Swine flu kills toddler, youngest confirmed Hawaii case

Swine flu kills toddler, youngest confirmed Hawaii case
Joshua's Parents: Max & Erica Neves
Joshua's Parents: Max & Erica Neves
Dr. Sarah Park
Dr. Sarah Park

By Mari-Ela David - bio | email

KAIMUKI (HawaiiNewsNow) -An Oahu couple who lost their son to swine flu, speaks out for the first time.

The vicious virus took the little boy's life, just a day after he woke up with what seemed like a normal fever.

Joshua Neves was only three-years-old. The State Department of Health (DOH) says he's the youngest to die from swine flu in Hawaii.

It was the kind of morning every parent has gone through. Neves, a healthy, Spiderman-loving toddler of Kaimuki woke up with a 101-degree fever, but was strong enough to eat at the table.

"I said, 'I'm glad you ate something sweetheart because I know you're not feeling well'. And he said, 'I'm fine Momma'," said his mom, Erica Neves.

But those would be Neves's last words.

His mother says he took a nap.

Then she noticed he looked pale.

She tried to wake him, but couldn't.

By lunchtime, Neves was rushed to the emergency room.

After a little more than 24 hours in intensive care, he passed away.

"'Daddy loves you with all his heart, Daddy loves you with all his soul and you're the most precious boy in the whole wide world'. Every single day I would tell him that. He's in heaven but I'm still his dad and I love him more today than ever," said Max Neves, Joshua's father.

"This is the one I dread hearing about and I dread hearing potentially about more cases," said Dr. Sarah Park, DOH State Epidemiologist.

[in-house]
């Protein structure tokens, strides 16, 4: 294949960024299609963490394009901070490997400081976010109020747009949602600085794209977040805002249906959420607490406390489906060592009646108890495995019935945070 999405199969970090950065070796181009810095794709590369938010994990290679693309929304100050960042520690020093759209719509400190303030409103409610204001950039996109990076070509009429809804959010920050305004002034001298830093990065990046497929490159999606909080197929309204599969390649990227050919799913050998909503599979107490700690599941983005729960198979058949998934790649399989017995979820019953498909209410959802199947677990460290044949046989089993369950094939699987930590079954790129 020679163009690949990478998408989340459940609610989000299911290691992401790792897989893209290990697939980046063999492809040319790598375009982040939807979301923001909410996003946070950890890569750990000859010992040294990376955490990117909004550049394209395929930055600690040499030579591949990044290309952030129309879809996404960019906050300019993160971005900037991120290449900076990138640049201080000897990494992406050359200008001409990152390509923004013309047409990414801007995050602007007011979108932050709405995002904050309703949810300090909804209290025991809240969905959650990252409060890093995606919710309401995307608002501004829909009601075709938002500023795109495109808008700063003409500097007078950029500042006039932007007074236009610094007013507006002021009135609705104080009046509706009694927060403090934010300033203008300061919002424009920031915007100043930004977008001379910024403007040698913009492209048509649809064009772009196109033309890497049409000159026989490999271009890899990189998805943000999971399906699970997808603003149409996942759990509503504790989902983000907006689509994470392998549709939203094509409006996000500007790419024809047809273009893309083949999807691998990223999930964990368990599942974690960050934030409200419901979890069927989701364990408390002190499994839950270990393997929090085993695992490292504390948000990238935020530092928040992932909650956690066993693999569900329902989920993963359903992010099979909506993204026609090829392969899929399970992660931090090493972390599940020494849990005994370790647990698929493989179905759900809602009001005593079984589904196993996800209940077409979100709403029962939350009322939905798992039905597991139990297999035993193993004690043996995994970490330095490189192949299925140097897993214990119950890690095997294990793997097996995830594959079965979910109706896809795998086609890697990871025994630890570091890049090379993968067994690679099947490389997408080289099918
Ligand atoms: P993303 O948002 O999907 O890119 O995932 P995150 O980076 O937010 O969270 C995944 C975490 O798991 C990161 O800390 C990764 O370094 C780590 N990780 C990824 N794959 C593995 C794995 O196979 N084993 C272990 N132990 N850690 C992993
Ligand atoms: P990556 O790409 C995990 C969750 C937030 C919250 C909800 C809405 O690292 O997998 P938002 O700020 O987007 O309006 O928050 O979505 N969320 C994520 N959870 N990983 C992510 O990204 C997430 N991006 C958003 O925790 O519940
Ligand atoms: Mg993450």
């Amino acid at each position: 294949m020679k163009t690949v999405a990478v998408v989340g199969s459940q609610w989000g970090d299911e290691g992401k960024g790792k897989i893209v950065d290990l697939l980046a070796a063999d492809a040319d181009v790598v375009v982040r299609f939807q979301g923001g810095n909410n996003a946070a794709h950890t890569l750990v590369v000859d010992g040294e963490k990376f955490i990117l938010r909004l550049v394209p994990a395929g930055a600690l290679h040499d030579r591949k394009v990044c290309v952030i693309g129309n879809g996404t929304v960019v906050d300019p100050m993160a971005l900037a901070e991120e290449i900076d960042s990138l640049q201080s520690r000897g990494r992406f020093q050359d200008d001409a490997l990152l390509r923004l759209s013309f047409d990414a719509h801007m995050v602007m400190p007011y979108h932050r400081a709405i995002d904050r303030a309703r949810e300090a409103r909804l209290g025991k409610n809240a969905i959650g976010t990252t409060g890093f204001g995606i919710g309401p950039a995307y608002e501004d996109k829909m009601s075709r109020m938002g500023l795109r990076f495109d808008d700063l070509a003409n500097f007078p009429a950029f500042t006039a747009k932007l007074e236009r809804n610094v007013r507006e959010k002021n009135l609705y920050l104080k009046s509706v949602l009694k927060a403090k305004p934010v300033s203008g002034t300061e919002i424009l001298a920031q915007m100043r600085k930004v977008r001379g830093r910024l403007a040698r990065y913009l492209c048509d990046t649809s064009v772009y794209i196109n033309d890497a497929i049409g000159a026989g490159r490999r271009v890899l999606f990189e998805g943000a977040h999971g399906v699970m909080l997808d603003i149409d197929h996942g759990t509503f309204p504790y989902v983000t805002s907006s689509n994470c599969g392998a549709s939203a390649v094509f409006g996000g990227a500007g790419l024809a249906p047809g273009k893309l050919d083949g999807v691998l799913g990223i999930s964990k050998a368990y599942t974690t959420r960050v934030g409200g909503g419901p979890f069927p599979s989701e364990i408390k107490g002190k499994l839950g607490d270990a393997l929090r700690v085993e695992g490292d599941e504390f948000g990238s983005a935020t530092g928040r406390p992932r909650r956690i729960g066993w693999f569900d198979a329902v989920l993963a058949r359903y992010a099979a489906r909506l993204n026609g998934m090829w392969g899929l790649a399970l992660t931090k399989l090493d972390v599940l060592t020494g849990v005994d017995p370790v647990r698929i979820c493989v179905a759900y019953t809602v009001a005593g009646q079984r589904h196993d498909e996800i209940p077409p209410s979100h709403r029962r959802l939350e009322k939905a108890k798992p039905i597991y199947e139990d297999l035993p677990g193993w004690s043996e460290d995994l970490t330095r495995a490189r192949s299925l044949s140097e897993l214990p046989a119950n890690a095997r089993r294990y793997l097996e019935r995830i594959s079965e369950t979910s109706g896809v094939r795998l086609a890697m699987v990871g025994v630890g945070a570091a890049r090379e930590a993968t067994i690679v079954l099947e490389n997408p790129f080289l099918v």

Unfortunately, more are expected.

Hawaii is one of two states where H1N1 cases have yet to peak.

The problem is, as of November 25th, DOH has distributed more than 97,400 doses to providers.

But only 36,255 doses have been administered.

"I hope that's just underreporting and that people aren't sitting on their doses. I can tell you my staff and I right now are perplexed because we've sent out a lot doses to pediatricians that can fulfill that age group," said Dr. Park.

That's why the Neves family is urging parents to get their kids vaccinated. They wish they had that chance.

"If it could just save one person's life, if one parent could play on a Wednesday with their kid again, because I can't. It'd be worth it to go through that pain," said Max Neves.

Neves died in June, before the vaccine was available. His parents say their faith is what keeps them going.

"We're just skin and bones. I mean it from the bottom of my heart. We are skin and bones without God in our life," said Max Neves.